In the next year, I have a couple of art trips planned already. On the home front I would like to see the private museum of Bob Rennie, which is opening in Vancouver this year. Apparently, it is by invitation only, but I’m sure if I keep my ears open some well-connected friend will be going and I can tag along. His collection tends towards the conceptual, but I am interested in seeing art that has been selected and curated by the tastes of one person.

I usually see at least one show in the States, and this year it will be Richard Diebenkorn: The Ocean Park Series, 1967 to 1988. This show will be on at the Orange County Museum of Art beginning in April 2010 and running until early September. Apparently it’s so far in the future it hasn’t even made it to the museum’s website yet. I love the structure of the Ocean Park paintings, and his delicate use of colour within that repeated composition. I am also intrigued by the way that Diebenkorn has rotated between representational and abstract works during his career, like another artist I admire: Gerhard Richter.

A study of art and art history can result in derivative paintings without conscious intention. One painting I did drew several comparisons to Richard Diebenkorn, and although it was unconscious on my part, there was a definite similarity. Sometimes, as I work to resolve a painting, whatever seems right may actually be something familiar. To avoid this, I use a tearing process I cannot control that creates a random quality in the work. Still for the visual mind to be completely new is difficult in our image-filled age.

Well here is Richard Diebenkorn’s “Ocean Park 54″…

… and here’s my painting entitled “Lines Revealed”. What do you think?

But what is also interesting is that Diebenkorn was initially inspired by the composition of Matisse’s “Open Window, Coulliore” to create the Ocean Park series in the first place. Clearly Diebenkorn has evolved the composition to something quite different, both by hard work (there are over 140 paintings in the Ocean Park series) and by experimentation with colour and abstraction. In the hands of a great painter, inspiration plus hard work equals masterpieces. I am greatly looking forward to seeing the paintings in person.

One door closes…

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} catch(errBye, bye studio!

Leaving my studio after four years is a bit sad. I had a lot of enjoyment and accomplishment here. In this little studio I developed the resin paintings I now love, which took lots of experimentation and many failures along the way. Here I also moved from representation to increasing pattern and abstraction. And I also met many great people during the past four Culture Crawls.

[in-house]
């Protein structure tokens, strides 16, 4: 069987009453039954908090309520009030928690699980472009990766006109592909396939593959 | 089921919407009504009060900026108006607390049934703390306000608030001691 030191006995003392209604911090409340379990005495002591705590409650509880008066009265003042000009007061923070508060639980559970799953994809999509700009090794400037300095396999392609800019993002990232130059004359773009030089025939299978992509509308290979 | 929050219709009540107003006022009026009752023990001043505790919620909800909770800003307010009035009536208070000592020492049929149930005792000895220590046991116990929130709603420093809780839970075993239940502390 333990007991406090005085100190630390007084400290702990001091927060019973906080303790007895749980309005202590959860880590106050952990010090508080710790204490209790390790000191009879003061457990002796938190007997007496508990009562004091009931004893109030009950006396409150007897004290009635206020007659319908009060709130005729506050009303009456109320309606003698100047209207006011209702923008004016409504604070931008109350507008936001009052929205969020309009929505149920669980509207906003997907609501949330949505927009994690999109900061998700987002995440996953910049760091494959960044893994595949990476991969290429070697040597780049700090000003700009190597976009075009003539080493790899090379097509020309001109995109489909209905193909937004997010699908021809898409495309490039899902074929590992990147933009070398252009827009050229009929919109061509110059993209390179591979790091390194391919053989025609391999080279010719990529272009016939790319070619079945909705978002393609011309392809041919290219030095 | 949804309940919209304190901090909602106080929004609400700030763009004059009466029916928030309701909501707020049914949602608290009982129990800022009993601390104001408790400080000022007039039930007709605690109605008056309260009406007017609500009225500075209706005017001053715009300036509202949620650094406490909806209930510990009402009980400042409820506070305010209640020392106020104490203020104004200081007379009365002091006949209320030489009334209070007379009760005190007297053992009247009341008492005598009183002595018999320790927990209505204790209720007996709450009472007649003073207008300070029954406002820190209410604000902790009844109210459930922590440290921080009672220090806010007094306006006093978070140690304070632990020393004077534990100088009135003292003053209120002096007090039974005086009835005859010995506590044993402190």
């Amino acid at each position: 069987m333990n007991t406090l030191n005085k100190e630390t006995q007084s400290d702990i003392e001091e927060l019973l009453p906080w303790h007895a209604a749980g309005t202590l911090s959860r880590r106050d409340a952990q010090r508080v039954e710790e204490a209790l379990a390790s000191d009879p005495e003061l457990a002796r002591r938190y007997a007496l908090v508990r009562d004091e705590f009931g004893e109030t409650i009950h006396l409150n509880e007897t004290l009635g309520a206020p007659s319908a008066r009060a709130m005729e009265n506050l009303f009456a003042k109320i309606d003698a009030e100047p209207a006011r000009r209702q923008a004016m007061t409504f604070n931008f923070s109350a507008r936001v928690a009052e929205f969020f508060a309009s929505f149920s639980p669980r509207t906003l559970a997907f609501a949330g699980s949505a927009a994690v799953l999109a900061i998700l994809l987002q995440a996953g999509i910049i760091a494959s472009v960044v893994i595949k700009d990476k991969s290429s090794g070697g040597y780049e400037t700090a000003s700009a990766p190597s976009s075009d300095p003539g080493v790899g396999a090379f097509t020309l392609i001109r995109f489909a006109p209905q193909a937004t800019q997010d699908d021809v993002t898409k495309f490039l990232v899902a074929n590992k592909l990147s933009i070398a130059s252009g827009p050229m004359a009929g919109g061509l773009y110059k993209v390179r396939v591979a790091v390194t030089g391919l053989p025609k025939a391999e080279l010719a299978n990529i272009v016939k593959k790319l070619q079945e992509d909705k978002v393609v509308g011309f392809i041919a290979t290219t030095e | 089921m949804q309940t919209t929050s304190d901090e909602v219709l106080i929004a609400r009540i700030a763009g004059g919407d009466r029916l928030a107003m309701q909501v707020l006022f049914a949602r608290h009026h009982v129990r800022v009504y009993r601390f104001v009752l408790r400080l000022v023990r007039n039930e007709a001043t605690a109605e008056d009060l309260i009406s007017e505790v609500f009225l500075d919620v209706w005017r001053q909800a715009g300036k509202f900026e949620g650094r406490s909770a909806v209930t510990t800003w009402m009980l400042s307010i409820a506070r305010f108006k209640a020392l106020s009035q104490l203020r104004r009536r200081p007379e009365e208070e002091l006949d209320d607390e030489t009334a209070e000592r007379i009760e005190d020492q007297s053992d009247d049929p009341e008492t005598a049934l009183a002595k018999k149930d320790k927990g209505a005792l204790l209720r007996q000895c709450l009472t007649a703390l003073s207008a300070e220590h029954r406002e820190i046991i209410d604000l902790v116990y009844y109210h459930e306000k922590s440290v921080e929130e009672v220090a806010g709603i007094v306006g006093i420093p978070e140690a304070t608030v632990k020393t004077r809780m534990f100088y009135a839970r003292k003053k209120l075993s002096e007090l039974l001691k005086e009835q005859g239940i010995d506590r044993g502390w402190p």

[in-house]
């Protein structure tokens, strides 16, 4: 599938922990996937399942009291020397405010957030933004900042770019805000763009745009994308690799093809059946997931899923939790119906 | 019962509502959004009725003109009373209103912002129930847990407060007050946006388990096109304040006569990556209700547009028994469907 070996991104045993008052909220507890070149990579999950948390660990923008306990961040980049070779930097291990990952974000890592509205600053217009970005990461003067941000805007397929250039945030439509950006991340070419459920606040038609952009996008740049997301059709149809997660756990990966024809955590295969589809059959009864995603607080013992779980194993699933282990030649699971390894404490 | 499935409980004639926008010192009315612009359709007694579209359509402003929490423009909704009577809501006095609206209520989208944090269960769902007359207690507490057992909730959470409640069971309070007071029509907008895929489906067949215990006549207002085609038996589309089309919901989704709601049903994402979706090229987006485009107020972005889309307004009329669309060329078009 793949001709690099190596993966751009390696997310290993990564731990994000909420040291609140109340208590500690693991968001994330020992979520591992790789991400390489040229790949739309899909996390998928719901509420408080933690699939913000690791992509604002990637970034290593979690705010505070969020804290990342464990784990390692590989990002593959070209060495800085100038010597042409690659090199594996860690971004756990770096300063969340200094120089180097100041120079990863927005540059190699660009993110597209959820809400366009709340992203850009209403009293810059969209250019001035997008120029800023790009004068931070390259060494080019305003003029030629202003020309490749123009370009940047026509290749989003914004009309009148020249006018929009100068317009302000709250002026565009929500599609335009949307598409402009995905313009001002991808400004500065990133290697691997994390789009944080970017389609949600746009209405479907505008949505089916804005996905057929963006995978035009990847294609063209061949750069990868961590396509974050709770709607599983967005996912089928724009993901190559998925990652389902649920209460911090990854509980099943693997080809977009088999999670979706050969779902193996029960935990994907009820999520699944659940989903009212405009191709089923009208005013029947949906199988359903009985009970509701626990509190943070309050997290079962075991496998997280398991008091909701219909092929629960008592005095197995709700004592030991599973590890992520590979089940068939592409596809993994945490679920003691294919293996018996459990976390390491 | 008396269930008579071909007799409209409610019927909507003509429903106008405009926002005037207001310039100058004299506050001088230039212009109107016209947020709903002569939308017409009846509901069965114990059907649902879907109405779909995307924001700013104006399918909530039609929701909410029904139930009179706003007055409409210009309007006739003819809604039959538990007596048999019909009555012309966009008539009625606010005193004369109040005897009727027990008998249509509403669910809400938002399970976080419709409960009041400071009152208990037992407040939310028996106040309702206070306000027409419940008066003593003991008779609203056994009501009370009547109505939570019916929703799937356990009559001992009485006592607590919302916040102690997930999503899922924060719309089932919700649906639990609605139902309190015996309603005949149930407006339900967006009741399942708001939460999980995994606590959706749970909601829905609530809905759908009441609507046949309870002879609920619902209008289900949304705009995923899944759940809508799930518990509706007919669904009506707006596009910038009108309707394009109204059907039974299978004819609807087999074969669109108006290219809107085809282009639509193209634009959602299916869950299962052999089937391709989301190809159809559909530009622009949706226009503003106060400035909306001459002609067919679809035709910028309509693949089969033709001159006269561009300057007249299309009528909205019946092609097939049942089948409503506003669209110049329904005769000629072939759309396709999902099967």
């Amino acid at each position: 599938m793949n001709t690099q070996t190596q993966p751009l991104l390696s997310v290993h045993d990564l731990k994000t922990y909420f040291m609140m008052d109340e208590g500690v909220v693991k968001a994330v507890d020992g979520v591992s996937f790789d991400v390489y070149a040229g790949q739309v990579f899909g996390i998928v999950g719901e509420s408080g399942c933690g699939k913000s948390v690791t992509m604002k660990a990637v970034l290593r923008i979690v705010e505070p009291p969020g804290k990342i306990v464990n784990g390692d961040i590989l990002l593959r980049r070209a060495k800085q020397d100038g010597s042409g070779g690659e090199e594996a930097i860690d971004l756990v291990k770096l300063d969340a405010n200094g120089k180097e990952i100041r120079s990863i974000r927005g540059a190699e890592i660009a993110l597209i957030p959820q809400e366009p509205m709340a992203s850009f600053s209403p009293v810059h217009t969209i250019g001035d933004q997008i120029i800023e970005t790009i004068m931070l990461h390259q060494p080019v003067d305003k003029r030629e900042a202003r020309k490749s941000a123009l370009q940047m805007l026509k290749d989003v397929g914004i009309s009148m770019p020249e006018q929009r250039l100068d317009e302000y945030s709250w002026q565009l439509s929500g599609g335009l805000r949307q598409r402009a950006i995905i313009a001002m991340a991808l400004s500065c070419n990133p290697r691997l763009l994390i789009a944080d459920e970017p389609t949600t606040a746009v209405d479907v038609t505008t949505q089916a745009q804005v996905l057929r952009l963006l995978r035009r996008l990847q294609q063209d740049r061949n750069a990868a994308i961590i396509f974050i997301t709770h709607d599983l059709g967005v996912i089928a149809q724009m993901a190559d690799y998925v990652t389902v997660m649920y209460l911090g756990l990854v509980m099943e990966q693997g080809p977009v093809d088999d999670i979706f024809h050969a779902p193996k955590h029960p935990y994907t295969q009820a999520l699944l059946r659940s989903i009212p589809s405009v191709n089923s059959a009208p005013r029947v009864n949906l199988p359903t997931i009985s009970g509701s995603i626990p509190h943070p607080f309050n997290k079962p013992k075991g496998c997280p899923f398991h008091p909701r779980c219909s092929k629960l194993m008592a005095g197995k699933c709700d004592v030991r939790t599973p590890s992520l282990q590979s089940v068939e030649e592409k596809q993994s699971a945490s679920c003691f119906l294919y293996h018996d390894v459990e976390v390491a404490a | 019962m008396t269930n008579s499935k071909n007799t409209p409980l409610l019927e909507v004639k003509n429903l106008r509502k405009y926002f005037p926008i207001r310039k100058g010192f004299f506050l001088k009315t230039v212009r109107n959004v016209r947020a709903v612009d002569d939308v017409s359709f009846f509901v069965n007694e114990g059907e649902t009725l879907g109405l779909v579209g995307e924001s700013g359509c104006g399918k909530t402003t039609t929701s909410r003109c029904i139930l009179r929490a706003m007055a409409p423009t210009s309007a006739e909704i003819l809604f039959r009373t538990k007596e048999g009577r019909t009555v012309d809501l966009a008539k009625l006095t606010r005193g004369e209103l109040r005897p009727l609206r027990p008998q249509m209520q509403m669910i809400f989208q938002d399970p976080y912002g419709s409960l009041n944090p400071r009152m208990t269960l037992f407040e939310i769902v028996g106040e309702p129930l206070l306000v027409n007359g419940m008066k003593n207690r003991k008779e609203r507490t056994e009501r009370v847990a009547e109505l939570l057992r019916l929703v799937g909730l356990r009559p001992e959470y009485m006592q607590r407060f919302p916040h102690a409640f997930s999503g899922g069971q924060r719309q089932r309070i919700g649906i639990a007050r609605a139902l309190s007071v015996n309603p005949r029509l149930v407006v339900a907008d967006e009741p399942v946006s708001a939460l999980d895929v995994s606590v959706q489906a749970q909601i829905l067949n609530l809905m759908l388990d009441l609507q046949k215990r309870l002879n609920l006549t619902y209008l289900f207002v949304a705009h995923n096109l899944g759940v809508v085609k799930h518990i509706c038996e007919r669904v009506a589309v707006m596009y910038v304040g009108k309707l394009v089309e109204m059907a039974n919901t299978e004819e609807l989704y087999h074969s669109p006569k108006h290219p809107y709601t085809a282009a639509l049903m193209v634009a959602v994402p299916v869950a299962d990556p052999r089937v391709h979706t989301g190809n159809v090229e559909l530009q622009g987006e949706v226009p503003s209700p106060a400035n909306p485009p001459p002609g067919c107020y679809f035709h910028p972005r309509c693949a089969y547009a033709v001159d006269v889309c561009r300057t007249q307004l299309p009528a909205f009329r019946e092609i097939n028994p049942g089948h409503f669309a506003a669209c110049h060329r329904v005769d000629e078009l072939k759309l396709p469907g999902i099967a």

When I first took on the studio, it was supposed to be only for the summer. I had a show to prepare for, and I knew the only way I could get ready was if I worked with the distractions. At home was the siren song of the computer, the fridge and even an attention-seeking cat. So I finished classes at Emily Carr in April, got the studio in May and started painting like a madwoman for the show in June. Here’s what my show in 2005 looked like:

After the show, I exhaled mightily and started coming to the studio only sporadically. I was subletting from Cheryl Fortier, and I noticed that she was always there on weekdays, painting or teaching classes. She treated her art practice as a profession, and I started to do the same with mine. I came to greatly admire Cheryl’s professional attitude and work ethic. Despite our different painting styles, Cheryl and I got along tremendously well, and so I ended up staying four years instead of four months. We love art, but we also love bargains, and we spent more than a few lunch hours visiting the sample sales in our semi-industrial neighbourhood. We also ended up doing a show together at the Britannia Art Gallery, a celebration of the places around our studio.

Now Cheryl has gone to France to work as an artist and administrator, and I had a chance to move to a bigger space, a room of my own. My new studio is just upstairs from the old one, since I could not leave the wonderful Mergatroid Building. So far the new studio seems big and a bit alien, but I plan to christen it with hard work….and cute accessories.